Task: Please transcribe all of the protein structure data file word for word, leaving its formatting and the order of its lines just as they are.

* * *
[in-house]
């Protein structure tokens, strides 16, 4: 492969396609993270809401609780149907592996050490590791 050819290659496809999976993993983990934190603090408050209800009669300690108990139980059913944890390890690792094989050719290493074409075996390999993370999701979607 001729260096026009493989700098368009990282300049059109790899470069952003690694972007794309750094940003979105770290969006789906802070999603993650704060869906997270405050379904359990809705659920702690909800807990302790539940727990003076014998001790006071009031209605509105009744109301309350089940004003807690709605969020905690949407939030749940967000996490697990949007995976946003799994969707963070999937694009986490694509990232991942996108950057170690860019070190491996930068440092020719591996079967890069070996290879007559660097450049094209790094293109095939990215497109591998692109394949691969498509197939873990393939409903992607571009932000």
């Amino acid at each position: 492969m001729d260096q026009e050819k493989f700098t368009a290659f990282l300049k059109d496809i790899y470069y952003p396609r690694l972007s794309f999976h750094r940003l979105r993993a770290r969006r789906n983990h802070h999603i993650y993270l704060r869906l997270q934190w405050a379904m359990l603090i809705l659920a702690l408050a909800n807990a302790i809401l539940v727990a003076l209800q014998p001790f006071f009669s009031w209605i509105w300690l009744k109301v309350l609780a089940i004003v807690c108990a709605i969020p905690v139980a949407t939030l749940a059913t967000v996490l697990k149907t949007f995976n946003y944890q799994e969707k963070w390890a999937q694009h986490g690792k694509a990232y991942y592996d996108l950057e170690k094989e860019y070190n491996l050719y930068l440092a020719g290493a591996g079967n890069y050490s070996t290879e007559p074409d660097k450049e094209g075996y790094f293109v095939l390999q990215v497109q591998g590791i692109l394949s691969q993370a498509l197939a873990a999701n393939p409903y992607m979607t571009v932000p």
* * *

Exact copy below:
[in-house]
């Protein structure tokens, strides 16, 4: 492969396609993270809401609780149907592996050490590791 050819290659496809999976993993983990934190603090408050209800009669300690108990139980059913944890390890690792094989050719290493074409075996390999993370999701979607 001729260096026009493989700098368009990282300049059109790899470069952003690694972007794309750094940003979105770290969006789906802070999603993650704060869906997270405050379904359990809705659920702690909800807990302790539940727990003076014998001790006071009031209605509105009744109301309350089940004003807690709605969020905690949407939030749940967000996490697990949007995976946003799994969707963070999937694009986490694509990232991942996108950057170690860019070190491996930068440092020719591996079967890069070996290879007559660097450049094209790094293109095939990215497109591998692109394949691969498509197939873990393939409903992607571009932000």
């Amino acid at each position: 492969m001729d260096q026009e050819k493989f700098t368009a290659f990282l300049k059109d496809i790899y470069y952003p396609r690694l972007s794309f999976h750094r940003l979105r993993a770290r969006r789906n983990h802070h999603i993650y993270l704060r869906l997270q934190w405050a379904m359990l603090i809705l659920a702690l408050a909800n807990a302790i809401l539940v727990a003076l209800q014998p001790f006071f009669s009031w209605i509105w300690l009744k109301v309350l609780a089940i004003v807690c108990a709605i969020p905690v139980a949407t939030l749940a059913t967000v996490l697990k149907t949007f995976n946003y944890q799994e969707k963070w390890a999937q694009h986490g690792k694509a990232y991942y592996d996108l950057e170690k094989e860019y070190n491996l050719y930068l440092a020719g290493a591996g079967n890069y050490s070996t290879e007559p074409d660097k450049e094209g075996y790094f293109v095939l390999q990215v497109q591998g590791i692109l394949s691969q993370a498509l197939a873990a999701n393939p409903y992607m979607t571009v932000p």